I was first exposed to jazz circa 1973, when I met a fellow who ran Kappy's Record Store over near 10th Ave., on 42nd St. in NYC. We really clicked and when I told him I played piano and went to Music & Art HS, and had just started at City College of NY as a music major, he asked if I liked jazz...I said yes but I didn't know much about it, but that I did have sheet music for many popular 1920's through 1940's tunes by noted composers (Porter; Gershwins; Irving Berlin; Rodgers & Hammerstein/Hart; Jerome Kern; Lerner & Loewe; etc.) that my mother had sung beautifully starting in the 1940's including tons of famous show tunes, and I played many of those songs already. SOOOO... he started me off LP's by Oscar Peterson, Art Tatum, Bud Powell, Errol Garner, Bill Evans, Monty Alexander, Charlie Byrd, and Dave Brubeck... does it get any better than that? ...No, it doesn't. I was hooked!!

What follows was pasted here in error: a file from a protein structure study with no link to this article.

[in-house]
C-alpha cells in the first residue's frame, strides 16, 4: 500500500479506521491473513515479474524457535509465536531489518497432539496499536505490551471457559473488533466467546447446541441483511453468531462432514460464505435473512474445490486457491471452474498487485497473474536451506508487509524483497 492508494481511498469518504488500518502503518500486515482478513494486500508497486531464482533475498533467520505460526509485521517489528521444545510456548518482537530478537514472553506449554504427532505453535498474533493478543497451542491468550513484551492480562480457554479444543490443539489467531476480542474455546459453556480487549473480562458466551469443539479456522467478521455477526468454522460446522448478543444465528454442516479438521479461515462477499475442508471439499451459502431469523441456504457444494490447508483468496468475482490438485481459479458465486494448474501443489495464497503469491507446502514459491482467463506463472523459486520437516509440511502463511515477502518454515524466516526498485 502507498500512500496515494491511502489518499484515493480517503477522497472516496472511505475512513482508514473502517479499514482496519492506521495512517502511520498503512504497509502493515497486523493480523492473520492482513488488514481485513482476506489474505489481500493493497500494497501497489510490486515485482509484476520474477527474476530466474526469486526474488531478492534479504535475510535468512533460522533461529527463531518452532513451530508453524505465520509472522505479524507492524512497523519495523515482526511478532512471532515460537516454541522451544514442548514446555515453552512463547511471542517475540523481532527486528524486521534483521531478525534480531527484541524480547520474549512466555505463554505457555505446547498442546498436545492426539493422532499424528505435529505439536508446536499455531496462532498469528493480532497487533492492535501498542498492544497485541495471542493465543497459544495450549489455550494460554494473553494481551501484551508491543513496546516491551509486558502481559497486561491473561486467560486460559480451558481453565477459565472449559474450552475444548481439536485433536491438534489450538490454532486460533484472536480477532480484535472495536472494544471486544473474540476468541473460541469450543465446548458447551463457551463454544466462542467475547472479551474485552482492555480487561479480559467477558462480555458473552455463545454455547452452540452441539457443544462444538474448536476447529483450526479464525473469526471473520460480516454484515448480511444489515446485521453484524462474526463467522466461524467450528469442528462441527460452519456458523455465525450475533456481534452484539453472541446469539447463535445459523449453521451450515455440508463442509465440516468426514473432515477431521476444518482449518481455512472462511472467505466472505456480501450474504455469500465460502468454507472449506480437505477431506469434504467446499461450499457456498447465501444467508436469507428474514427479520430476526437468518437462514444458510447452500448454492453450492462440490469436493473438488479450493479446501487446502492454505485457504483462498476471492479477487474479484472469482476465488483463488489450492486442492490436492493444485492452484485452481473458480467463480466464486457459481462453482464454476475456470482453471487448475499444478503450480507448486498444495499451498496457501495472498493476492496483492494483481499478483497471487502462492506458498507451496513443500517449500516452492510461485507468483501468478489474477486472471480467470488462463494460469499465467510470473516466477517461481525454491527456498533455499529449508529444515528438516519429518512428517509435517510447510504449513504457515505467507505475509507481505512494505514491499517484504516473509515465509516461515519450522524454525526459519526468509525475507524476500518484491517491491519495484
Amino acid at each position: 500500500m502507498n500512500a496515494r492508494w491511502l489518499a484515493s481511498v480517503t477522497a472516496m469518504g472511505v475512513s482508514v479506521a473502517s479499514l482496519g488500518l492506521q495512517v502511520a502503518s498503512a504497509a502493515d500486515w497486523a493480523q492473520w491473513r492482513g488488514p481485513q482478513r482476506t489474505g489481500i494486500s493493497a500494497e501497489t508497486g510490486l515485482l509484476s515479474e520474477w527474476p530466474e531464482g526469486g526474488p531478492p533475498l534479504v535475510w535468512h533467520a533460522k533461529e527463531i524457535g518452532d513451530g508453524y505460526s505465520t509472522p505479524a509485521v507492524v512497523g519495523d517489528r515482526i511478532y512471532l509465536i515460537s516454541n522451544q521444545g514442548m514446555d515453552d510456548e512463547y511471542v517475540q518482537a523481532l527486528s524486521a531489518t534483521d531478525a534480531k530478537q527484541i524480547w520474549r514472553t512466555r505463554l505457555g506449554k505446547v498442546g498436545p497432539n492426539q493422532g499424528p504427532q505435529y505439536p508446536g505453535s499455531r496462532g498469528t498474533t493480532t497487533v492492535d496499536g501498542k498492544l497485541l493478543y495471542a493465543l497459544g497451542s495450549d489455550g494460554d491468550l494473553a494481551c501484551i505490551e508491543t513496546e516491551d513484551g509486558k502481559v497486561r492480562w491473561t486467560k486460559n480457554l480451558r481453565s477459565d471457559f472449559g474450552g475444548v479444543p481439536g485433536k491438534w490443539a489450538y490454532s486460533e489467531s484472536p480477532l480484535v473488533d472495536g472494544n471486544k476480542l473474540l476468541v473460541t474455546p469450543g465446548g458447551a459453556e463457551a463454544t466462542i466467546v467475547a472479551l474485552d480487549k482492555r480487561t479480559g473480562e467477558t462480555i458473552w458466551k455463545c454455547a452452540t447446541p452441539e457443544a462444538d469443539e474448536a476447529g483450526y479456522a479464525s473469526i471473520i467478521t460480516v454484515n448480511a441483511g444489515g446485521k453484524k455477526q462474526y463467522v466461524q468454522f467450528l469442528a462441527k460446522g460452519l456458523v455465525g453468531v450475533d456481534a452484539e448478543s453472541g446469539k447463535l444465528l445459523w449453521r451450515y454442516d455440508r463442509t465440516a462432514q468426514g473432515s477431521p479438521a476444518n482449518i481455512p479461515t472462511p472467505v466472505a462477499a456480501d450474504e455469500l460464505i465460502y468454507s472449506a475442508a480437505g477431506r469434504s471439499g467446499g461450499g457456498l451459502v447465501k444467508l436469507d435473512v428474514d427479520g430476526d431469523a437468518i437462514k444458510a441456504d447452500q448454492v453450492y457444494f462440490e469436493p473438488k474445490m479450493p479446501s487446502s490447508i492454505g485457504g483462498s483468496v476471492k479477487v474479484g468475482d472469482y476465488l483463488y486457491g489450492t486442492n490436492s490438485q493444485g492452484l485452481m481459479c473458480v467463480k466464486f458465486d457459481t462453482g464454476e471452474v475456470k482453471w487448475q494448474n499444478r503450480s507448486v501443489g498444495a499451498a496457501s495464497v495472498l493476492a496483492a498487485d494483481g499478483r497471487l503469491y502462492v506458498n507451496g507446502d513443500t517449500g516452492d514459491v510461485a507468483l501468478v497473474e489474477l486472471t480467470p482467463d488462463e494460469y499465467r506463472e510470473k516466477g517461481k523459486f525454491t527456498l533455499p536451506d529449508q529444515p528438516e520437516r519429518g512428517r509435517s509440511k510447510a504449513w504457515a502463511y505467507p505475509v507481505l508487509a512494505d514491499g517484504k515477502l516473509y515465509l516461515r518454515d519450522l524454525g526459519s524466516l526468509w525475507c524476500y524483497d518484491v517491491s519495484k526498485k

I met and had a master class with the late music giant John Lewis, leader of the Modern Jazz Quartet! This was at CCNY in 1977. I was blessed! It was an incredible class... how could it have been anything else?!?!
The first jazz record I bought was...I bought numerous records from my friend at the record store, as mentioned above. He introduced me to nothing but music giants/legends! I think The Dave Brubeck Quartet, Greatest Hits, was actually the first one.
My advice to new listeners... study first--understand the rudiments--solfeggio, keys, scales, and basic chords. Read a book or take a class that includes the study of chord progressions, especially in jazz. It should ideally be a piano class so you can play multiple notes together. Have a good EAR or else it's not really worth it in my view...to become a musician, a good EAR for music is about as fundamental as breathing! Learn to read chord charts--i.e., lead sheets - wherein you play various voicings of the chords--major, minor, dominant 7th (alterations of these, you can learn over time - the basic chords are most important for starters), plus the melody, on the piano or keyboard. If you have to read the exact notes, then it's not the same as actually internalizing it & getting it all into your head. If you can do this, I think you're ready not only for listening to jazz, but understanding many concepts of it! Of course...anyone can listen to jazz... but I think it's so good to also have a grasp of it.